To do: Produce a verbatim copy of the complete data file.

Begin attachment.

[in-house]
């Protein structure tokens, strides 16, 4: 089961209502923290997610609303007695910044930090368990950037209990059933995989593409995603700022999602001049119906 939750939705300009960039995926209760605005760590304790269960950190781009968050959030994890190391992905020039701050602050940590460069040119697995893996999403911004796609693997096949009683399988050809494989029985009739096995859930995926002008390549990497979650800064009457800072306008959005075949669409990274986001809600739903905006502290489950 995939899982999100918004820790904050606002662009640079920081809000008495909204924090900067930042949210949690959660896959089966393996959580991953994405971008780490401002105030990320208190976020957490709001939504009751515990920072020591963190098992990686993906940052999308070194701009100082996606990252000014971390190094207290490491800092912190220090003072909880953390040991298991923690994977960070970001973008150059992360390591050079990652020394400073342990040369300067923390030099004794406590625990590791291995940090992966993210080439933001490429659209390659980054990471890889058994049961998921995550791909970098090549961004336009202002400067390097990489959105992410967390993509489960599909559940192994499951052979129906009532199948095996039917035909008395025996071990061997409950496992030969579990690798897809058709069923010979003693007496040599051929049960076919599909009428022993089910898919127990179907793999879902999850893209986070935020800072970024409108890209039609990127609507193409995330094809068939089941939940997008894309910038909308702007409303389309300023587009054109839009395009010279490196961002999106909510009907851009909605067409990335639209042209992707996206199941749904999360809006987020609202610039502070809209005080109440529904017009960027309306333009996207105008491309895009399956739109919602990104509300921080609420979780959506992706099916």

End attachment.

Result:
[in-house]
């Protein structure tokens, strides 16, 4: 089961209502923290997610609303007695910044930090368990950037209990059933995989593409995603700022999602001049119906 939750939705300009960039995926209760605005760590304790269960950190781009968050959030994890190391992905020039701050602050940590460069040119697995893996999403911004796609693997096949009683399988050809494989029985009739096995859930995926002008390549990497979650800064009457800072306008959005075949669409990274986001809600739903905006502290489950 995939899982999100918004820790904050606002662009640079920081809000008495909204924090900067930042949210949690959660896959089966393996959580991953994405971008780490401002105030990320208190976020957490709001939504009751515990920072020591963190098992990686993906940052999308070194701009100082996606990252000014971390190094207290490491800092912190220090003072909880953390040991298991923690994977960070970001973008150059992360390591050079990652020394400073342990040369300067923390030099004794406590625990590791291995940090992966993210080439933001490429659209390659980054990471890889058994049961998921995550791909970098090549961004336009202002400067390097990489959105992410967390993509489960599909559940192994499951052979129906009532199948095996039917035909008395025996071990061997409950496992030969579990690798897809058709069923010979003693007496040599051929049960076919599909009428022993089910898919127990179907793999879902999850893209986070935020800072970024409108890209039609990127609507193409995330094809068939089941939940997008894309910038909308702007409303389309300023587009054109839009395009010279490196961002999106909510009907851009909605067409990335639209042209992707996206199941749904999360809006987020609202610039502070809209005080109440529904017009960027309306333009996207105008491309895009399956739109919602990104509300921080609420979780959506992706099916």